Inflation 'turning the corner' after multiple rate increases: BoC governor
After raising interest rates eight consecutive times, Bank of Canada governor Tiff Macklem told an audience in Quebec City on Tuesday that inflation is showing signs of "turning the corner" and that the coming year "will be different."
Macklem said the bank "responded forcefully" in the face of an "overheated economy," with the latest trends suggesting that the bank's "monetary policy is working."
"After 11 months of policy rate increases, we're seeing signs that higher interest rates are beginning to rebalance the economy," Macklem said in his remarks.
The overnight rate stands at 4.5 per cent as of January, up from one-quarter of a percentage point more than a year ago.
The bank says it will now keep the interest rate at its current level to see if it has done enough.
"We are certainly prepared to raise interest rates further," Macklem told reporters following his speech. "We are determined to get back to our two per cent target, but we don't want to make this ... more difficult than it has to be."
The annual inflation rate stood at 6.3 per cent in December, well above the bank's target of two per cent although down from last year's high of 8.1 per cent in June. The price of fuel and food have been particularly high over the past year.
Ultimately, Macklem said it would take time – up to two years – for Canadians to see the full impact of interest rate increases.
But the central bank expects the annual inflation rate to fall to around three per cent by the middle of this year and reach two per cent in 2024.
Macklem's speech comes as the Bank of Canada prepares to release its first summary of deliberations on Wednesday explaining the reasons behind its decision to raise interest rates.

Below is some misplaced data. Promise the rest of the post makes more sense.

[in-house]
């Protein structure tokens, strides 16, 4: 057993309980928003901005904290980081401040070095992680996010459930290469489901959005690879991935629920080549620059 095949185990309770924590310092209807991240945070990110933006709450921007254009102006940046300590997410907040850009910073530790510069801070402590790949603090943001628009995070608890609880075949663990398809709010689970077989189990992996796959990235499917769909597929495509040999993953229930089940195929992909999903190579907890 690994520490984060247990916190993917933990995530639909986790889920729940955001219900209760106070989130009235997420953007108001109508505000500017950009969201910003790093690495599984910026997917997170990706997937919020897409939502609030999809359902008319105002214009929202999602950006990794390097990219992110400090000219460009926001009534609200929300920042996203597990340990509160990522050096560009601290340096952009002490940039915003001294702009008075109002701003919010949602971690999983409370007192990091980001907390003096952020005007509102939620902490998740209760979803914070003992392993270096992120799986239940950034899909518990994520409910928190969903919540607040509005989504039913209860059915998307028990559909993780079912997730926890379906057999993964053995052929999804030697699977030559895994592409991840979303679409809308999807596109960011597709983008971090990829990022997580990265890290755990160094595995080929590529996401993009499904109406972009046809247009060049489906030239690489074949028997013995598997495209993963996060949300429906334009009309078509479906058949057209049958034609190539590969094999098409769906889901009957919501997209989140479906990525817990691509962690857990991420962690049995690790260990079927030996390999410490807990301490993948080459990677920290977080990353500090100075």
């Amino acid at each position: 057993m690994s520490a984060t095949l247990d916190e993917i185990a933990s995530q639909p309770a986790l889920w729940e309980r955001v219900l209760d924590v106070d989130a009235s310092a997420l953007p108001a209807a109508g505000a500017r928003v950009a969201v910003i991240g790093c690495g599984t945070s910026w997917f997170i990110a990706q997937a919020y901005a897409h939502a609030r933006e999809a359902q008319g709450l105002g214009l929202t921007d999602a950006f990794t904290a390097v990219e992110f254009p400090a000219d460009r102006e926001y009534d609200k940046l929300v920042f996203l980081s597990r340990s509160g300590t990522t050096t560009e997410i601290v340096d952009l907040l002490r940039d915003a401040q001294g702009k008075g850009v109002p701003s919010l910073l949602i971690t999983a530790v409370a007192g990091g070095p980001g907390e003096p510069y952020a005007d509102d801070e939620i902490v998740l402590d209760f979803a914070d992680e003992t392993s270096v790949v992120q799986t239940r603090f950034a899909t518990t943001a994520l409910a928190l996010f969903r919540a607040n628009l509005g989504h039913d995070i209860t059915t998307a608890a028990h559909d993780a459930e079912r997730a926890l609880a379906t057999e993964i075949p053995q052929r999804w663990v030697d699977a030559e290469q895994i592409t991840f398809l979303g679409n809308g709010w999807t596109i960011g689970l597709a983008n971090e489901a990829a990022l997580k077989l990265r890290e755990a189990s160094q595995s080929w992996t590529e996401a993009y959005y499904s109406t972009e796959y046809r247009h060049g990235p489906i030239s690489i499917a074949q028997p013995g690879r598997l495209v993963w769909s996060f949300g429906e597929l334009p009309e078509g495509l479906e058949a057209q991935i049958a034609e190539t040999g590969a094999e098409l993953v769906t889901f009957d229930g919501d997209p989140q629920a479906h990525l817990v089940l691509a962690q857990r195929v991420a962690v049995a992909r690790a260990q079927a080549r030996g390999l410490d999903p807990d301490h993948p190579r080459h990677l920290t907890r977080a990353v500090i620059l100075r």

Higher interest rates make it more costly to borrow, say for a home, reducing demand and effectively slowing down the economy.
Macklem acknowledged that the bank really has one main tool to try to control inflation, which is to raise interest rates.
He also pointed to the reopening of the economy in the wake of the COVID-19 pandemic, where demand outpaced supply, as well as Russia's invasion of Ukraine in February 2022, as adding to the sharp rise in inflation.
His speech came as a new BMO survey shows Canadians believe they need $1.7 million in savings in order to retire, up $300,000 from two years ago.
"We are determined to get inflation back to our target, that's what Canadians expect from us and that's what we're determined to do," Macklem told reporters.
He said economic growth is expected to remain near zero for the next two to three quarters as supply catches up with demand.
What could take longer to drop is inflation in the price of services, which Macklem said is more directly linked to the tight labour market and increased labour costs.
The bank will also watch how businesses set their prices, Macklem said, which rose "more frequently and by more than usual."
With files from CTV National News Producer Jordan Gowling and The Canadian Press
This story has been corrected to say the Bank of Canada expects the annual inflation rate to fall to around three per cent by the middle of this year and reach two per cent in 2024, not interest rate.